The initial point for the implementation of the non-discrimination rule into the BEinstG was Directive 2000/78/EC. In 2004, the Directive was transposed for all other groups of employees affected by discrimination, via amendment to the Equal Treatment Act (Gleichbehandlungsgesetz) .

The BEinstG forbids any kind of direct or indirect discrimination in the workplace on the ground of disability. Harassment is discrimination under section 7d of the BEinstG. The connection between the harassment and the disability is indicated if the harassing statement referred to the disability itself, a characteristic related to the disability or a weakness caused by the disability.

In the case in question, the lower courts found, in particular, that the defendant's statement "she's getting uglier and uglier" was linked to the disability since the victim could not "see" herself or the looks of others. It can thus be argued that the most relevant factor in this case was the victim's lack of visual sensory perception.

Employer's obligation

Employers are required to react as soon as a victim of discrimination turns to them, otherwise they may be liable for damages. However, there are no formal legal remedies that the employer is obliged to pursue.

Having reference to judgments regarding other forms of discrimination, it may be argued that the conciliatory proceedings in this case were not sufficient to protect the victim. It could thus be further argued that the continued harassment required the dismissal of the defendant. However, as the victim sued her colleague and not the employer, the sufficiency of the measures taken by the employer were not analysed in detail by the courts.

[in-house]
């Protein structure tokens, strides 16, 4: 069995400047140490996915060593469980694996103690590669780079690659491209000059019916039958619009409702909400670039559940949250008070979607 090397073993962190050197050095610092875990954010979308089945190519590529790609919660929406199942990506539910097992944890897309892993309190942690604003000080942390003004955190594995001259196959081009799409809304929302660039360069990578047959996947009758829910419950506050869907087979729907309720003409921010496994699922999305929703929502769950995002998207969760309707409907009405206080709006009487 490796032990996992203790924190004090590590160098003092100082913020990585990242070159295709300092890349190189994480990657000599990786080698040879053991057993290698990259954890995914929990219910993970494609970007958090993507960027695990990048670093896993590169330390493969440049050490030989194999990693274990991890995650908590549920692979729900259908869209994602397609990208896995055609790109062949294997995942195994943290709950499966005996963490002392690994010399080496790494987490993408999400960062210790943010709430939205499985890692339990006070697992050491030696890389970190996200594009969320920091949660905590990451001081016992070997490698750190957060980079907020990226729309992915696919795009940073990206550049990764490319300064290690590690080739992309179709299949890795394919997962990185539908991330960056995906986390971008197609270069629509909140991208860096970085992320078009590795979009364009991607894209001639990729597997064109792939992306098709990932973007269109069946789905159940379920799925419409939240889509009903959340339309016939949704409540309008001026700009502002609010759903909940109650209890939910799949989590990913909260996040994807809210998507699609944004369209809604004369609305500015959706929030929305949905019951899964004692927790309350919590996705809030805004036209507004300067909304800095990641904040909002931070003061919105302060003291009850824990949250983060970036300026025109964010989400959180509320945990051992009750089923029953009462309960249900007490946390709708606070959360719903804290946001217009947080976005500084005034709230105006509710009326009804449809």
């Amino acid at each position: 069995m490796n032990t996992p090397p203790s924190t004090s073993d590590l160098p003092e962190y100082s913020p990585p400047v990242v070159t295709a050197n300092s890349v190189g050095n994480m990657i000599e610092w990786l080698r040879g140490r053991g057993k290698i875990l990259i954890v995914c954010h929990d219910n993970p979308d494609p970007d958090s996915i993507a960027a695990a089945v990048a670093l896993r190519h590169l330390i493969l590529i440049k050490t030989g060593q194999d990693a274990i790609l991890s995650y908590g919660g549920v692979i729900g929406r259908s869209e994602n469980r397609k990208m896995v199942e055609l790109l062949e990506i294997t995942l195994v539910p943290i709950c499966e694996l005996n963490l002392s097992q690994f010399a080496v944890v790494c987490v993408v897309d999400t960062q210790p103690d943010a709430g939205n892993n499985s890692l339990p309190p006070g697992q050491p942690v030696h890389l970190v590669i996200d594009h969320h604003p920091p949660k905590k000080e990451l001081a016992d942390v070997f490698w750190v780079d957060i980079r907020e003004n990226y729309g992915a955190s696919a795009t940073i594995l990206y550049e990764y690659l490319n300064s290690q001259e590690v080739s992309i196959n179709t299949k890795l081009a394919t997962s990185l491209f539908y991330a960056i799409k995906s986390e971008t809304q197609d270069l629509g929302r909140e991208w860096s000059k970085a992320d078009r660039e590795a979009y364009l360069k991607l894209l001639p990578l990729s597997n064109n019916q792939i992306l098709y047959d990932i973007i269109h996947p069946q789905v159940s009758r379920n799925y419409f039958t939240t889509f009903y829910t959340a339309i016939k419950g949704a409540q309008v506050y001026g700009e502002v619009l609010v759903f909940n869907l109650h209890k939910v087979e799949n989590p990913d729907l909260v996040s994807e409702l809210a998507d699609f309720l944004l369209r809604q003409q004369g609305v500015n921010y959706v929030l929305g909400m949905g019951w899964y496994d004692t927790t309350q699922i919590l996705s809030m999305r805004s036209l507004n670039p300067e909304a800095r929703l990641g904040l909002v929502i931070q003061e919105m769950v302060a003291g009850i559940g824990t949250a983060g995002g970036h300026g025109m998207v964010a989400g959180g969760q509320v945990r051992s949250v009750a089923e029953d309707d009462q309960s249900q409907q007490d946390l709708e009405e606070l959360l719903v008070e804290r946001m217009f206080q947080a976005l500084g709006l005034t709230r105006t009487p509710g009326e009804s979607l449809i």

According to section 7i of the BEinstG, a person who has been harassed or discriminated against may claim from the abuser:

  • restitution of actual pecuniary loss and
  • related damages, but in no case less than EUR 720.

It should be noted that the Austrian civil law severely restricts claims for compensation for immaterial damage. Also, according to Austrian case law, compensation for immaterial damage, such as in this case, has tended to be limited.

Hierarchical structure not determinative

In its prior judgments, the Austrian Supreme Court had consistently held that the non-discrimination rule of the BEinstG applied solely to relationships between staff members and their superiors. In this case, however, the Supreme Court held for the first time that employees may also be held liable for damages with respect to all colleagues at work, irrespective of their hierarchical position in the company.

In this context, another legal aspect of the BEinstG becomes apparent. Under the BEinstG, only begünstigte Behinderte (literally "advantaged disabled") enjoy special protection against dismissal. According to the BEinstG, begünstigte Behinderte are persons with at least 50 percent disability.

By contrast, the non-discrimination rule protects all disabled persons. A disability in the meaning of this rule only requires a non-temporary disability (i.e. expected to last longer than six months) in the form of

  • a physical, mental or psychological impairment, or
  • an impairment of the sensory organs

which is likely to hinder participation in working life.

The content of this article is intended to provide a general guide to the subject matter. Specialist advice should be sought about your specific circumstances.